During the 1980s, Philippine monetary policy has faced a number of difficult challenges. First, inflation accelerated rapidly in the aftermath of the external financial crisis of late 1983, when the authorities were forced to request a standstill on most debt service payments and imposed a centralized foreign exchange allocation system that severely restricted most imports. The 12-month inflation rate reached a peak of over 60 percent in late 1984, in the wake of a rapid monetary expansion that quickly eroded the benefits of a series of devaluations (Chart 1). Second, the financial position of many banks weakened considerably as a result of the financial crisis and the subsequent recession in 1984-85. During this period, several commercial banks and a large number of thrift institutions and rural banks failed; in 1984-85 alone, financial institutions accounting for about 3 1/2 percent of the total liabilities of the financial system failed. Consequently, there have been periodic crises of confidence affecting much of the financial system that led to recurrent shifts from bank deposits to cash; similar shifts took place during periods of political instability. Third, the adoption of a floating exchange rate system in October 1984 resulted in a much closer linkage between exchange rate and domestic credit policies and led to a number of changes in the intermediate targets of monetary policy.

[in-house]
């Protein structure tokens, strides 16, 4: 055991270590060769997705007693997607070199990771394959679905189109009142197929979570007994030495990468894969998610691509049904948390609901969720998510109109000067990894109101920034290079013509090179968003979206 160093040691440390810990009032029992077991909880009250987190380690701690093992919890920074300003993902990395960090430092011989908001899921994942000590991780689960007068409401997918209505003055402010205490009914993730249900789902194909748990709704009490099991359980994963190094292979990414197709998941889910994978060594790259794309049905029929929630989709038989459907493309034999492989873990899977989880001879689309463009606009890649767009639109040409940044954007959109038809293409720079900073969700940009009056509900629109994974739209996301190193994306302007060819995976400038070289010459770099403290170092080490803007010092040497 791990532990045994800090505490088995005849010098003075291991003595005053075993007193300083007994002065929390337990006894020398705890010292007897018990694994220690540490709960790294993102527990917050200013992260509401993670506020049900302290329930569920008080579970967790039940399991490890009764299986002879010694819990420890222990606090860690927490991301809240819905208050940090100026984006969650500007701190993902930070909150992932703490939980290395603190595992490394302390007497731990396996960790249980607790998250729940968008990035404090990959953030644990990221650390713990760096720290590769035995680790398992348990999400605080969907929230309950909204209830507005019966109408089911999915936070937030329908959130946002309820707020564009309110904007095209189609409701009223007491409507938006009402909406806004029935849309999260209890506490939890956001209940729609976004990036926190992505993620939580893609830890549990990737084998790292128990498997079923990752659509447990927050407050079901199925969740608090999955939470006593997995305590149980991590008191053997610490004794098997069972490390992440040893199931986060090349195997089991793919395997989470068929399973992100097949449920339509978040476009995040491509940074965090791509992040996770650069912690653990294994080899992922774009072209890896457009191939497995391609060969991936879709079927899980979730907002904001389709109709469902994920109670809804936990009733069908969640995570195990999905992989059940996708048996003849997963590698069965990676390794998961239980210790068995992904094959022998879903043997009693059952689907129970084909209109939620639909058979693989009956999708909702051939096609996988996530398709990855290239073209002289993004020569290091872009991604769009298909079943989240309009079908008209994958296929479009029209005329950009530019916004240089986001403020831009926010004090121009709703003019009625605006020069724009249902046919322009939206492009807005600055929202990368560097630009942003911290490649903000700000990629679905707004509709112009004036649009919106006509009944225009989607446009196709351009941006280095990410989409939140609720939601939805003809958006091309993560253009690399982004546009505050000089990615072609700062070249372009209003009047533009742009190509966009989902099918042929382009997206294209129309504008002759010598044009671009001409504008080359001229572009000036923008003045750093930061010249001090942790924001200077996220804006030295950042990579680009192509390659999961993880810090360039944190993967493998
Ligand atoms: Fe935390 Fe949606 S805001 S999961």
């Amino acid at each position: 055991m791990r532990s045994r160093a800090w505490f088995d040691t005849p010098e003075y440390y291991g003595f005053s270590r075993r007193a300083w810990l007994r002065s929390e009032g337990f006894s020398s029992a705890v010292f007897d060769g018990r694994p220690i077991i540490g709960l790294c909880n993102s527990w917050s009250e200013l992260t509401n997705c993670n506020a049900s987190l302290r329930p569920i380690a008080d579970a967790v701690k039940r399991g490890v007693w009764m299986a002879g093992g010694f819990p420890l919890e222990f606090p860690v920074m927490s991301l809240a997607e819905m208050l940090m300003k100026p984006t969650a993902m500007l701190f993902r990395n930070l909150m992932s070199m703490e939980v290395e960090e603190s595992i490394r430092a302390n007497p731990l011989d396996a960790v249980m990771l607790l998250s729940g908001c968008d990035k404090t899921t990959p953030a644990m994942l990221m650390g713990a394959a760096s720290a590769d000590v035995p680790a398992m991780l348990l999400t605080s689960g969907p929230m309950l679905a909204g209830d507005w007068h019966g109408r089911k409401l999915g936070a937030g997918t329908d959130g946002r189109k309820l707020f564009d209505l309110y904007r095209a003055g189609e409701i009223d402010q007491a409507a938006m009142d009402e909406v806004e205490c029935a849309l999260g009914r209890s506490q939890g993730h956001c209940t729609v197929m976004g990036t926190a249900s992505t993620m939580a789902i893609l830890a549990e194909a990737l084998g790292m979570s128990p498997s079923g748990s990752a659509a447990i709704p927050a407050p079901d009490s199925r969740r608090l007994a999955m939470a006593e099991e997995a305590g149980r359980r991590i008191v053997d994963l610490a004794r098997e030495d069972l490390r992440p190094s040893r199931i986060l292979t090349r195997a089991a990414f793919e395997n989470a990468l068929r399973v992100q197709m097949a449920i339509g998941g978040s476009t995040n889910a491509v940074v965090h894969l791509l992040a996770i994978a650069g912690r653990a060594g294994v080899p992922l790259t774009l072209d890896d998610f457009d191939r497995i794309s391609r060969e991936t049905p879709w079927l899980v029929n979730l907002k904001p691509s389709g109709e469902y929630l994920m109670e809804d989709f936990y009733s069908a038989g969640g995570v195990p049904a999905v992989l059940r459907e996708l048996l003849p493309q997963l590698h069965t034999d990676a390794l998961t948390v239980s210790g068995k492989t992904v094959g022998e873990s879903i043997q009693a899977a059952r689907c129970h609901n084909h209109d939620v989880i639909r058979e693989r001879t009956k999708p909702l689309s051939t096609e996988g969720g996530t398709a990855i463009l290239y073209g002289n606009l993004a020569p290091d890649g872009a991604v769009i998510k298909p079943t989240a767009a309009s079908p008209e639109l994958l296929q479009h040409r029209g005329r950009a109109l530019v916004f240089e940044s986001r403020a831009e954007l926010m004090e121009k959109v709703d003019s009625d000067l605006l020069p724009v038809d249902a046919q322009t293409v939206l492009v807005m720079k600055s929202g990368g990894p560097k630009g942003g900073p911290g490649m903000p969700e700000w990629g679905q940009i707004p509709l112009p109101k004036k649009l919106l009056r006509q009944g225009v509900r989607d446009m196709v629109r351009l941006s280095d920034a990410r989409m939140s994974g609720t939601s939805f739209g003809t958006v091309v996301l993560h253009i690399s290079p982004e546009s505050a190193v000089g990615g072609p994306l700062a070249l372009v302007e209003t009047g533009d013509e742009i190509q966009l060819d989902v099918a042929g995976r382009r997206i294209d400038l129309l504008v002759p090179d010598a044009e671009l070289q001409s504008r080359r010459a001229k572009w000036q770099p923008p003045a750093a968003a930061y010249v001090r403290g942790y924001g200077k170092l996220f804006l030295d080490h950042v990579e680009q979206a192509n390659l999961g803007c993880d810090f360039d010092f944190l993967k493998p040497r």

This paper examines some of the key issues in the conduct of Philippine monetary policy since 1984 in the light of these developments. Section I discusses the factors underlying the monetary authorities’ choice of intermediate policy targets and the instruments used to achieve those targets. Section II reports on the estimation of demand functions for various categories of monetary aggregates and section III discusses various tests for the stability of these demand functions in light of the various shocks to the economy and the financial system. Section IV discusses the interaction between monetary and exchange rate policy, and reports on estimates of a model of exchange market pressure that analyzes the effect of excess money balances on both the exchange rate and net international reserves. Section V provides some concluding observations.